Ludology vs. Narratology

Just a short note to set out my position.

In my reading I’ve again and again come across an academic division in the study of games, between ludology and narratology. (Ludology being a word I hadn’t heard before, meaning “game studies”.) For the most part, its seems to me, the debate consists mostly of ludologists saying “Hey, games are our thing! You narratologists can clear off back to your novels and your TV and your films and the like, we don’t want you round here,” but that may be my own prejudice in reading. So for the benefit of balance, I’ll quote from what wikipedia says (today).

This disagreement has been called the ludology vs. narratology debates. The narratological view is that games should be understood as novel forms of narrative and can thus be studied using theories of narrative. The ludological position is that games should be understood on their own terms. Ludologists have proposed that the study of games should concern the analysis of the abstract and formal systems they describe. In other words, the focus of game studies should be on the rules of a game, not on the representational elements which are only incidental.

Earlier this week I found this very gentlemanly exchange of emails, which was for me the most enlightening version of the debate that I’ve read so far.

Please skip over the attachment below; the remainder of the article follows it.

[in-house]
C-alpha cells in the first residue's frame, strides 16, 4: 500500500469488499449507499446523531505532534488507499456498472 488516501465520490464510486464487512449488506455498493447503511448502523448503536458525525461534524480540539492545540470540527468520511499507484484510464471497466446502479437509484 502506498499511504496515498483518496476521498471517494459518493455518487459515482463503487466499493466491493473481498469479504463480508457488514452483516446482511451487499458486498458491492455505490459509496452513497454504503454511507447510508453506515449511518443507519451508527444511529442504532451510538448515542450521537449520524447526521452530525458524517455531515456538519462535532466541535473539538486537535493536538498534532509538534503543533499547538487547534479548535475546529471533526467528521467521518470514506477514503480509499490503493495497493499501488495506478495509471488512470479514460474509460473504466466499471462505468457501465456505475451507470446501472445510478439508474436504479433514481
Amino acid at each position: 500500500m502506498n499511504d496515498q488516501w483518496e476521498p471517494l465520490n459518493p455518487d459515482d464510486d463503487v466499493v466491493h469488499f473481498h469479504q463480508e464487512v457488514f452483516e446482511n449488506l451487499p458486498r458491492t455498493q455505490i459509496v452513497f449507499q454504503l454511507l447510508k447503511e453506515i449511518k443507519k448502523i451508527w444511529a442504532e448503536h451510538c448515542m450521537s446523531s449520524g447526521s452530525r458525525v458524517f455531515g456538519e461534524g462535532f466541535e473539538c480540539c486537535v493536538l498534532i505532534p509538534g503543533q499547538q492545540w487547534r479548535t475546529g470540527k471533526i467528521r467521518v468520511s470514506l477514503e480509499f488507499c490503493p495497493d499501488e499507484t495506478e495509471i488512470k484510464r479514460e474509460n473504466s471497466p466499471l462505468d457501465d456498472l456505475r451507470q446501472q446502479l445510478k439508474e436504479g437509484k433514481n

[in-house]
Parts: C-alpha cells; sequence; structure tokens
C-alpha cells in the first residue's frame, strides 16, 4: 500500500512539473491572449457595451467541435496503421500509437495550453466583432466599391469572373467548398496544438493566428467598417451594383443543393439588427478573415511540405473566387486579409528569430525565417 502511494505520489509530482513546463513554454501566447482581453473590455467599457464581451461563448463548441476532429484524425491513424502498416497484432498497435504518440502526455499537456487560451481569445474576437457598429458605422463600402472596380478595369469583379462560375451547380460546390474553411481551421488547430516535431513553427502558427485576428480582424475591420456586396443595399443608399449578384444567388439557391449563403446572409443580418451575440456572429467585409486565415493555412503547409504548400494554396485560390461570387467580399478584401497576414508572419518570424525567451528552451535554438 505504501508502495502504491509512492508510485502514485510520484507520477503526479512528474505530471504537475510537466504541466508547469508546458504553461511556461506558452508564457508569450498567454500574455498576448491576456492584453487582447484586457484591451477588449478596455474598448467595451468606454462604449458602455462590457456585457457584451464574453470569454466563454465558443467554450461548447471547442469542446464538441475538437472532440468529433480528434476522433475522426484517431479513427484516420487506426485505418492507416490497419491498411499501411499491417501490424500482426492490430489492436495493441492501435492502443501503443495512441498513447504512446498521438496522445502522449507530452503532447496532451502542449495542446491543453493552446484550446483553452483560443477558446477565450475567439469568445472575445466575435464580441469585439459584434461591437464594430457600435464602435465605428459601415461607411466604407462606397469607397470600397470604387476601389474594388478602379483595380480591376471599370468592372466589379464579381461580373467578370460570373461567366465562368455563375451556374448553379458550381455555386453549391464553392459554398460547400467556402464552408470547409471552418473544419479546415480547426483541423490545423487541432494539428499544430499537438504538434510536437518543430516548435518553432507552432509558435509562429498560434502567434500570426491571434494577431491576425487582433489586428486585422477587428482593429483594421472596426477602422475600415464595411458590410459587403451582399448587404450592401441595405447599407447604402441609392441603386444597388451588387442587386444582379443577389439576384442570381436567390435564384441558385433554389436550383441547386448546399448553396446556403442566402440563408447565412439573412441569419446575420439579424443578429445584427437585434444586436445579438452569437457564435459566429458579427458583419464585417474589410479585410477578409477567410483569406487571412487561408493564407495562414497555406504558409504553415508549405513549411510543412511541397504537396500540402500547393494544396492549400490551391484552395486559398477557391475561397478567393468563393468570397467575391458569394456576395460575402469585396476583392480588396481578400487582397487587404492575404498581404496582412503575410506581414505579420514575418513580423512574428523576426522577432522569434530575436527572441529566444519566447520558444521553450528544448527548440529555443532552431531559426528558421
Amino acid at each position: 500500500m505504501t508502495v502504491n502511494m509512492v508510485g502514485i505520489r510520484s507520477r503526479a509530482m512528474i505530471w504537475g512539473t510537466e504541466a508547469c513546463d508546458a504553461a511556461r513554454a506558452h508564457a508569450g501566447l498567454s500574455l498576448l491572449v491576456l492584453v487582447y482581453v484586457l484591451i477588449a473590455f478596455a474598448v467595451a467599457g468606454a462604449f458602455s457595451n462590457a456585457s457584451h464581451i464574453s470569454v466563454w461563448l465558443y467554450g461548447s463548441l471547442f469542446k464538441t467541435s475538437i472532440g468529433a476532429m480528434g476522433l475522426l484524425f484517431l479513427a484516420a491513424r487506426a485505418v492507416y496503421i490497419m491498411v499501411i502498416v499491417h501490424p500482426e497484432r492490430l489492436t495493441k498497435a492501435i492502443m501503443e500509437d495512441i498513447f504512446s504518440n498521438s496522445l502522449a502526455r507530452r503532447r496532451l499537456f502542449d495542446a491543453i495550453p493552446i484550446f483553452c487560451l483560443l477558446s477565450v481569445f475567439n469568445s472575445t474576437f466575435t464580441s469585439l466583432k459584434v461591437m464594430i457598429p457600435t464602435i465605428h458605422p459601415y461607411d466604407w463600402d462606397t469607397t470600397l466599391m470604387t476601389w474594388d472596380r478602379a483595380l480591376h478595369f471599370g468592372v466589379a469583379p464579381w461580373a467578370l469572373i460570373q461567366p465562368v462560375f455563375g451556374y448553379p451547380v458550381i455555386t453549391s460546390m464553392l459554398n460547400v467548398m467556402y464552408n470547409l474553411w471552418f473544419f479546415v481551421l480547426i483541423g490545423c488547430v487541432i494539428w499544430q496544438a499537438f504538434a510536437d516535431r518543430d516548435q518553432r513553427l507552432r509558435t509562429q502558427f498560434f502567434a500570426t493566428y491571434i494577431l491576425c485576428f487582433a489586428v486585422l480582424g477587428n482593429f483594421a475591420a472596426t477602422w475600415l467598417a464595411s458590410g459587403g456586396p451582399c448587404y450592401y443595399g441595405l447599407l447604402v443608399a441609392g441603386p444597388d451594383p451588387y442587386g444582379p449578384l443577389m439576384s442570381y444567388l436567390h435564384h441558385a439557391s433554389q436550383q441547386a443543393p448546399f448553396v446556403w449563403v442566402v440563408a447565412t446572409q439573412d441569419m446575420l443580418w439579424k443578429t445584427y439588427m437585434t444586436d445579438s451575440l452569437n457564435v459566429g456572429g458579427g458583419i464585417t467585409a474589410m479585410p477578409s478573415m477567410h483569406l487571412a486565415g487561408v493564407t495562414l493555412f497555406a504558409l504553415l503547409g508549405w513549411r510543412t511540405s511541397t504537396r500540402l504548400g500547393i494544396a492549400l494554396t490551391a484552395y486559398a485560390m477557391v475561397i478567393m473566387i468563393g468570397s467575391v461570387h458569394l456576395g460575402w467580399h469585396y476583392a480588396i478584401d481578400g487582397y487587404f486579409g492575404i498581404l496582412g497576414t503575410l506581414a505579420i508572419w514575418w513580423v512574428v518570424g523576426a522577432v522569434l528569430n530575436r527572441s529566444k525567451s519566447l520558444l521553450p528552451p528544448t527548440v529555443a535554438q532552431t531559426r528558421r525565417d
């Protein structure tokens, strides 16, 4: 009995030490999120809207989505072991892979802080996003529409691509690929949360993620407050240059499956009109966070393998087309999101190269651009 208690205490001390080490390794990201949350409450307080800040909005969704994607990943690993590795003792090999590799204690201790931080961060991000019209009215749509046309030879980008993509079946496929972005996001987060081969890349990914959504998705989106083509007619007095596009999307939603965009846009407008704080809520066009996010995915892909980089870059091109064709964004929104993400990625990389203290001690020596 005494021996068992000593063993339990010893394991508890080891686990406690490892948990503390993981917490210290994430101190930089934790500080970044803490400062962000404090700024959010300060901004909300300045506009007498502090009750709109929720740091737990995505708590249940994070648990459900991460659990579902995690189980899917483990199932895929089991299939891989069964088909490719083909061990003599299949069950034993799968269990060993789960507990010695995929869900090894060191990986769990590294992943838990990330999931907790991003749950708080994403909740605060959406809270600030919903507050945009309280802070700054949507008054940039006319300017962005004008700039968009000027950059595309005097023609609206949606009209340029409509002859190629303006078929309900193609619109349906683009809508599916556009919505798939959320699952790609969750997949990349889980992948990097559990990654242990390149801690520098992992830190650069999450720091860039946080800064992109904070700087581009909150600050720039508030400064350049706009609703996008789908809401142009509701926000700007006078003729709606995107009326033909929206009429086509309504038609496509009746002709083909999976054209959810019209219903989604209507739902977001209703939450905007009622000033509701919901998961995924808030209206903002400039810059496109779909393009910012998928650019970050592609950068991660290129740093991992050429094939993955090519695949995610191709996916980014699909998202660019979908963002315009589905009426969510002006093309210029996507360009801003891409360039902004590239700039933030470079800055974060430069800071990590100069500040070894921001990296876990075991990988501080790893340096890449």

For my studies of course, wherein I’m looking to learn about how a particular sort of “open world” games use narrative, I tend towards the narrativist viewpoint. Which isn’t to say the ludic approach isn’t valid, its just that I’m not trying to turn cultural heritage interpretation into a game.

Edit: my views on Ludology vs. Narratology are getting better informed, check out this post too.

7 thoughts on “Ludology vs. Narratology

  1. Although I was considering citing this exchange of correspondence between a narratologist and a ludologist in my circle on Google+, I was turned off by the following portion in Tom Bissell’s letter:

    > The basic complaint, as I take it, is: Who gives a shit about what one dude feels like when he plays video games? I get that critique. While I very much hope that my vigorous use of language and anecdote is proof enough that you should *very much* give a shit about how games make me feel, I realize that not every one’s going to follow me down that path.

    While I understand that Bissell was most likely attempting to portray a colloquial image, this language is embarrassing to present in a semi-academic circle (such as mine). My circle tends to include a number of mathematicians and scientists, who might be offended by such language.

    If Bissell had been more careful to use less vulgar language in his correspondence, I might have been able to share the exchange in my circle.

  2. Is there a complementary term for the unseen ‘homo ludens’? Games as isolated constructs, diversions? Games are social covers (and learning tools), so I as barely understand this, I’m in the narratology camp. Or maybe a follower..

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